Serial.print("\nConnecting to ");
  Serial.println(ssid);

  WiFi.begin(ssid, pass); // Connect to network

  while (WiFi.status() != WL_CONNECTED) { // Wait for connection
    delay(500);
    Serial.print(".");
  }

  Serial.println();
  Serial.println("WiFi connected");
  Serial.print("IP address: ");
  Serial.println(WiFi.localIP());
}

// Reconnect to client
void reconnect() {
  // Loop until we're reconnected
  while (!client.connected()) {
    Serial.print("Attempting MQTT connection...");
    // Attempt to connect
    if (client.connect(ID, "scott", "thisismylongMQTTpassword")) {
      Serial.println("connected");
      Serial.print("Publishing to server");
      Serial.println('\n');

    } else {
      Serial.println(" try again in 5 seconds");
      // Wait 5 seconds before retrying
      delay(5000);
    }
  }
}

// function to print a device address
void printAddress(DeviceAddress deviceAddress) {
  for (uint8_t i = 0; i < 8; i++){
    if (deviceAddress[i] < 16) Serial.print("0");
      Serial.print(deviceAddress[i], HEX);
  }
}


// funtion to convert deviceAdress to hex char array
void charAddress(DeviceAddress deviceAddress, char* hexAddress) {
  char hexString[17];
  for (uint8_t i = 0; i < 8; i++){
    sprintf(hexString+i*2, "%02X", deviceAddress[i]);
  }
  for (uint8_t i = 0; i < 17; i++){
    hexAddress[i] = hexString[i];  //possibly not needed, could be wrapped in the sprintf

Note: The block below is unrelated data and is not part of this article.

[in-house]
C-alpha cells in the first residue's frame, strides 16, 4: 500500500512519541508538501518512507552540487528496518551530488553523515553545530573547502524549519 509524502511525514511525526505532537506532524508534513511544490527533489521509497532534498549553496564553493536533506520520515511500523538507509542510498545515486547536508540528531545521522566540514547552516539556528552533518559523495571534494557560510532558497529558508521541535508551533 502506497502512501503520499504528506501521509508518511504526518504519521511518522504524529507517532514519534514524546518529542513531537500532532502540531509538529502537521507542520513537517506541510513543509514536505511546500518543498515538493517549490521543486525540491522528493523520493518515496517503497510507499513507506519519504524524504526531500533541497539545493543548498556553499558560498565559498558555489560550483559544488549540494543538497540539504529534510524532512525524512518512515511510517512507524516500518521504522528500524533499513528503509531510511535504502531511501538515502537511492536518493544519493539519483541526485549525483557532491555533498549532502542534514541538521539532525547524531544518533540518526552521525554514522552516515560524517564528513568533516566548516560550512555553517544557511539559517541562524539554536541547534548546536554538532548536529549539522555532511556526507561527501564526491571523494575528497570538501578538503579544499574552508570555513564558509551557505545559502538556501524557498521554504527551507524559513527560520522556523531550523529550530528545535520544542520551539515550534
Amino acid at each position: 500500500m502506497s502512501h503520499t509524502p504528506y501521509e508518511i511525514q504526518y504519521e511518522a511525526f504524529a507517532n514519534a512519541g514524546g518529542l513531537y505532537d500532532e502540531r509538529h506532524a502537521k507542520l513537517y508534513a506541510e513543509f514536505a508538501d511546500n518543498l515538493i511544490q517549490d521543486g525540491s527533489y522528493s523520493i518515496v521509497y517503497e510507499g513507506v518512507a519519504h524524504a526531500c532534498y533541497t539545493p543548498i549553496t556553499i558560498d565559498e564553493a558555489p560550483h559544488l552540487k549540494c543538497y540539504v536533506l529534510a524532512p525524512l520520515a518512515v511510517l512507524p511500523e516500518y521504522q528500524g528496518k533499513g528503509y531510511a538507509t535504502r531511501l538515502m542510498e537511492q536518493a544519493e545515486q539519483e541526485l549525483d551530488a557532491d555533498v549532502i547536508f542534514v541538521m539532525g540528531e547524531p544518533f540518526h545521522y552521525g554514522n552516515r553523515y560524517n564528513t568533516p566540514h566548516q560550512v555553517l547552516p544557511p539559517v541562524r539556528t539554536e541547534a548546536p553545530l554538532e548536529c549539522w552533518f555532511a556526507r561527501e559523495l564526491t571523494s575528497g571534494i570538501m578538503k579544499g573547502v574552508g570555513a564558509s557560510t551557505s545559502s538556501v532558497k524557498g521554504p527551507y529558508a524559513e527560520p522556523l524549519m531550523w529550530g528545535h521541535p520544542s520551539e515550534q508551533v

}
}




void setup() {
  Serial.begin(115200);
  setup_wifi();
  client.setServer(mqtt_server, 1883);

  // Start up the library
  sensors.begin();
  
  // Grab a count of devices on the wire
  numberOfDevices = sensors.getDeviceCount();
  
  // locate devices on the bus
  Serial.print("Locating devices...");
  Serial.print("Found ");
  Serial.print(numberOfDevices, DEC);
  Serial.println(" devices.");

  // Loop through each device, print out address
  for(int i=0;i<numberOfDevices; i++){
    // Search the wire for address
    if(sensors.getAddress(tempDeviceAddress, i)){
      Serial.print("Found device ");
      Serial.print(i, DEC);
      Serial.print(" with address: ");
      printAddress(tempDeviceAddress);
      Serial.println();
    } else {
      Serial.print("Found ghost device at ");
      Serial.print(i, DEC);
      Serial.print(" but could not detect address. Check power and cabling");
    }
  }
}

void loop() {
  
  if (!client.connected())  // Reconnect if connection is lost
  {
    reconnect();
  }
  client.loop();
  
  sensors.requestTemperatures(); // Send the command to get temperatures
  delay(1000); //delay to see if waiting after requestT aids stability
  
  char tempDeviceAddressHex[17];
  // Loop through each device, print out temperature data
  for(int i=0;i<numberOfDevices; i++){
    // Search the wire for address
    if(sensors.getAddress(tempDeviceAddress, i)){
      char topic[28] = "TempSensors/";  //note this behaved unexpectedly when no size was defined
      charAddress(tempDeviceAddress, tempDeviceAddressHex);
      strcat(topic, (char*) tempDeviceAddressHex);
      tempC = sensors.getTempC(tempDeviceAddress);
      /*  Tried this to filter bad responses - ended up with overlaps (tempC getting reported against the wrong device address)
      for(int retries=0; i<5; retries++){
        tempC = sensors.getTempC(tempDeviceAddress);
        if(tempC > 3){
          break;
        // delay(751);  // also tried this to stop overlap
        }
      }
      tempC = (tempC > 3) ? tempC : -2; //force a bad (consistent) number if no good after the retries
      */

      sprintf(tempC_char, "%.3f", tempC); //print to string, 3 decimal places, float input/format